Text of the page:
In one of the highest-profile cases to date against makers of prescription painkillers, Ohio filed suit against five drug companies, alleging they fueled the opioid addiction crisis by misrepresenting the addictive risks of their painkillers.
The complaint, filed in state court in Ross County on Wednesday, targets parent companies and various subsidiaries, including Purdue Pharma L.P.; Johnson & Johnson; Teva Pharmaceutical Industries Ltd.; Allergan PLC; and Endo International PLC's Endo Health Solutions unit.
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Johnson & Johnson denied the allegations. The other companies either declined to comment or said officials were reviewing the allegations.
Ohio Attorney General Mike DeWine, a Republican who filed the lawsuit on behalf of the state, said at a news conference that the companies were dishonest with doctors and the public about their painkillers' risks.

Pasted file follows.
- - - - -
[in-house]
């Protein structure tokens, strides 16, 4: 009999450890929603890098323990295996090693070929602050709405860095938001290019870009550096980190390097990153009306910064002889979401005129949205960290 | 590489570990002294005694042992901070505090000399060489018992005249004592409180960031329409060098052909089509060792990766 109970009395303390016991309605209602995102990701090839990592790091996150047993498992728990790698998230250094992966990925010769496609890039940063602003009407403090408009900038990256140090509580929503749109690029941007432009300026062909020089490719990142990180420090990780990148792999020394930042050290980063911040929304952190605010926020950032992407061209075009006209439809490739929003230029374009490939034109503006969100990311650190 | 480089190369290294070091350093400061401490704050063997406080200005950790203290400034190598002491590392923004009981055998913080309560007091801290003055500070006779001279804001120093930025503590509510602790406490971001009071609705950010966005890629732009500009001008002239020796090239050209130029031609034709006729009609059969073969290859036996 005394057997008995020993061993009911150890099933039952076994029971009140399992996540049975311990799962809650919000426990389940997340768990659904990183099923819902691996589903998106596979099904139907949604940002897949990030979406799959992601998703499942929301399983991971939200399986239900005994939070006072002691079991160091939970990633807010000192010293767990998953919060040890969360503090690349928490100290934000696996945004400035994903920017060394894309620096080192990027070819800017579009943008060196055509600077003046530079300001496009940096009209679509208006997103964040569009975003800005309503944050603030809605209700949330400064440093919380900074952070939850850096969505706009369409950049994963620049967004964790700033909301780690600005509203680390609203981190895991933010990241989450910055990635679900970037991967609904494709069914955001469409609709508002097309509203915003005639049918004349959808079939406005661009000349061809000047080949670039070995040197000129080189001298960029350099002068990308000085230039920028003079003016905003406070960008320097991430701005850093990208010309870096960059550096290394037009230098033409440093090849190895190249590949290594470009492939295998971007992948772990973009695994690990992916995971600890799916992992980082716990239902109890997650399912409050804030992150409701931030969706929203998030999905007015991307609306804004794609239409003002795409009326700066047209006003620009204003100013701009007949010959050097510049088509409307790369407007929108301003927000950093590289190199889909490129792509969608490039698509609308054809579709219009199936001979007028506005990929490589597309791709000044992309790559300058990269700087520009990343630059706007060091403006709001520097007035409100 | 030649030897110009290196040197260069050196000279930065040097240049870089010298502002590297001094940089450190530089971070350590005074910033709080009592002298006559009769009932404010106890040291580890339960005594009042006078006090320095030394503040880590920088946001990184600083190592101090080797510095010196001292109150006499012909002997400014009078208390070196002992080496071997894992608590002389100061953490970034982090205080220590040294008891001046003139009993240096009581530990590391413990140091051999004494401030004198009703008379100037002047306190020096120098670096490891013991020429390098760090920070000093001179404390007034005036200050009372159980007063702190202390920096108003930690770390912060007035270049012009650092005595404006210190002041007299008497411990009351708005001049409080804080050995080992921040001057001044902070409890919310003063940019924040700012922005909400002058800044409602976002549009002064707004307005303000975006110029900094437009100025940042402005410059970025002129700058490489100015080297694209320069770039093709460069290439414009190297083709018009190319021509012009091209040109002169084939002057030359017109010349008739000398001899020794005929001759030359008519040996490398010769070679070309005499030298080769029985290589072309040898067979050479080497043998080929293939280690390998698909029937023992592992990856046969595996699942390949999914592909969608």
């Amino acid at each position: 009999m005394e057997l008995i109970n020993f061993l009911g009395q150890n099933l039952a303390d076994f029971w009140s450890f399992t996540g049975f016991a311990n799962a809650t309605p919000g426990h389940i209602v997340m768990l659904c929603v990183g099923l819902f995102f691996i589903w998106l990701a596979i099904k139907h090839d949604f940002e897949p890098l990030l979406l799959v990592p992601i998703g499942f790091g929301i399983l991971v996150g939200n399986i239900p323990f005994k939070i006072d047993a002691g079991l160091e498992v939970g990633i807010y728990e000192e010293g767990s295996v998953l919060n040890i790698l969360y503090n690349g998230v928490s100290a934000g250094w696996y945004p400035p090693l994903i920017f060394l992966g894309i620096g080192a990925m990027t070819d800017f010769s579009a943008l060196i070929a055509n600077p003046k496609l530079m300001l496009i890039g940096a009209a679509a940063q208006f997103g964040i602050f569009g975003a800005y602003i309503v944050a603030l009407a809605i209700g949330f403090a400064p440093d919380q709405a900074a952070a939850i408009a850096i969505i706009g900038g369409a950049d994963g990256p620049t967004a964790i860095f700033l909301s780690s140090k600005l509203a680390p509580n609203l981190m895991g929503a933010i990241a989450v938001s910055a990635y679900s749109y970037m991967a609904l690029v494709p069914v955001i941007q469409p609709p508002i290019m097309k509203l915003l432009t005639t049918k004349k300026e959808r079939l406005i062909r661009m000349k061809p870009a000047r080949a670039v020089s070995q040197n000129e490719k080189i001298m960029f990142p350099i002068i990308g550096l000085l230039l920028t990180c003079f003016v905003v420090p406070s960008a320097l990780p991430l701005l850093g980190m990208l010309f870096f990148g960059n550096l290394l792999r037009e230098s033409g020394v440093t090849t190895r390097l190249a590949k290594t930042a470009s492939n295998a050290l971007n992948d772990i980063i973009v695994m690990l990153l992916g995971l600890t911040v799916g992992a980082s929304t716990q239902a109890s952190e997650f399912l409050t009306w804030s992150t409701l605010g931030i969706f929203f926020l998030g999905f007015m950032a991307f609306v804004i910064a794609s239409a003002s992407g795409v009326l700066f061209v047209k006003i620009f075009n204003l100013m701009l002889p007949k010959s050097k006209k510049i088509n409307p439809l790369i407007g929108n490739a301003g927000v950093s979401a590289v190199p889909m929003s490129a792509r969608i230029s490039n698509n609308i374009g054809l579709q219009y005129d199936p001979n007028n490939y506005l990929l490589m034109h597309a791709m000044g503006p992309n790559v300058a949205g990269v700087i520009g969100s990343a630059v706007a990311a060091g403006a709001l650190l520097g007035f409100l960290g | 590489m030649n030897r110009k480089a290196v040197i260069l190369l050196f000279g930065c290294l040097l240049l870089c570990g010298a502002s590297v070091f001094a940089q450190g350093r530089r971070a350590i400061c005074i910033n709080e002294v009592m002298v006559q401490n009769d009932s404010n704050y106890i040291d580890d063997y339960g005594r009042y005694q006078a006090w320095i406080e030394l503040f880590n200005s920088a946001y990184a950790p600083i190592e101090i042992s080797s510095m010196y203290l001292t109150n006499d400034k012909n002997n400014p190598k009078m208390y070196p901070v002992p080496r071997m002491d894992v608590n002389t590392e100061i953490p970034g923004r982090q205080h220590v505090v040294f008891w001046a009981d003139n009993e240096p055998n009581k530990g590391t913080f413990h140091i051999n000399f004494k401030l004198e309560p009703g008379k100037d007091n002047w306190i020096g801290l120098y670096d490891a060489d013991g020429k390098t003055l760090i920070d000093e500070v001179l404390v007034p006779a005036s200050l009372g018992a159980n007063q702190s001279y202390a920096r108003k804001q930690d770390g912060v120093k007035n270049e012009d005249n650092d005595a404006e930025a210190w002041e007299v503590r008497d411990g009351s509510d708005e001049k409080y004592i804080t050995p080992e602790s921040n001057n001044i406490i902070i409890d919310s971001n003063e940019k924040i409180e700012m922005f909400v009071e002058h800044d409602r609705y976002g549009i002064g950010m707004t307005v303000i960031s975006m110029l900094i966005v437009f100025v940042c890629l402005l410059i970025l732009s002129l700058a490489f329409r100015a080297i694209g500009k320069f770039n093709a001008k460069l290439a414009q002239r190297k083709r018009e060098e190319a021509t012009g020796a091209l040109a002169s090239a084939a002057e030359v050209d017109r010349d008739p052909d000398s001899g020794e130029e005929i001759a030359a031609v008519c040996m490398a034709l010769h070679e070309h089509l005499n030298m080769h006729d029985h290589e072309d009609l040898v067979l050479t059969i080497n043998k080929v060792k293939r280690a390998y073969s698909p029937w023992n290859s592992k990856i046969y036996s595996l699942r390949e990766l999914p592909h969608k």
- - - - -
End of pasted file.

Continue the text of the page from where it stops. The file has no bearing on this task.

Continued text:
"The evidence is going to show they knew what they were saying was not true and they did it to increase sales," he said.
In an interview, Mr. DeWine said opioid addiction has taken an extraordinary human and financial toll on Ohio, which has one of the highest opioid overdose death rates of any state. He said the addiction crisis has placed great financial burdens on the state, including the Medicaid program, which provides substance-abuse treatment, and foster-care programs, which are grappling with a big rise in children taken out of parental care because of addiction.
"You have so many people today who can't pass a drug test, who can't work in a factory, who can't be employed to drive a car or work around machinery or be store manager at McDonald's because they can't pass a drug test," Mr. DeWine said.
States and the federal government have previously pursued legal action against Purdue, alleging improper marketing of the painkiller OxyContin, and won settlements from the company. And some cities and counties have pursued lawsuits against broader groups of opioid painkiller makers.